Digital keys are a core concept in establishing secure networks, one as relevant in a data center application as it is at the edge of the tactical battlefield. While cryptography (crypto) uses both symmetric and asymmetric keys for different functions, for this column we’ll focus on asymmetric cryptography in which different keys are used for locking and unlocking.
The vision of hardware interoperability at the tactical edge, from air platforms to ground vehicles to base stations, is now being realized. Because MOSA [modular open systems approach] is an approach and not itself a standard, solutions that support this vision can be achieved through many different means as long as interfaces and communications protocols are based on open standards. There remains a key area to address, though, to achieve seamless interoperability between heterogeneous systems. Consider, for example, the Sensor Open Systems Architecture (SOSA) Technical Standard: While most aspects of sensor processing system architectures are well-defined within SOSA, one area that has not been rigidly defined is the network configuration and operational environment of individual cards and modules.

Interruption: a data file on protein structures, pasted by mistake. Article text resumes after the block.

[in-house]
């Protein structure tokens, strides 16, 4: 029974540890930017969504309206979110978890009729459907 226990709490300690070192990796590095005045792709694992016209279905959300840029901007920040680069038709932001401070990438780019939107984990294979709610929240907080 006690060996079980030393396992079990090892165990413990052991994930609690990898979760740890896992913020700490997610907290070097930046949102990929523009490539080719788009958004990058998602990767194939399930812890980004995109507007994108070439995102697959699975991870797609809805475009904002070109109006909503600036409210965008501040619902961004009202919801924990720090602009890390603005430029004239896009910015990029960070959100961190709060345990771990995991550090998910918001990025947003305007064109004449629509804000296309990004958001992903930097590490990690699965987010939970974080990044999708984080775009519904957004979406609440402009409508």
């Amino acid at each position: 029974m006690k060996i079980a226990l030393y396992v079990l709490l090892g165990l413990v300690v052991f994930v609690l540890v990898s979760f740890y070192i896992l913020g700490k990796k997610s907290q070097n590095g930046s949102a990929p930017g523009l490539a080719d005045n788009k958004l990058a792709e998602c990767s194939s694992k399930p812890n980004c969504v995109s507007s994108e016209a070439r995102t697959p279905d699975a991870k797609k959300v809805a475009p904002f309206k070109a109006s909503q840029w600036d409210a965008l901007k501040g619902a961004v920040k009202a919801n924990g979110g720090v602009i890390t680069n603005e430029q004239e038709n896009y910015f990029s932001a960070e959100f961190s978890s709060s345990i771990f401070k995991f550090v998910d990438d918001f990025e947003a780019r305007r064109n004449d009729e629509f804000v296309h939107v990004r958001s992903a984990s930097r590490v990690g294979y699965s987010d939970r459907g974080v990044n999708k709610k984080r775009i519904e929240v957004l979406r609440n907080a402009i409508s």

A software-defined WAN (SD-WAN) can establish a data fabric capable of dealing with any tactical edge scenario where reliable WAN is needed.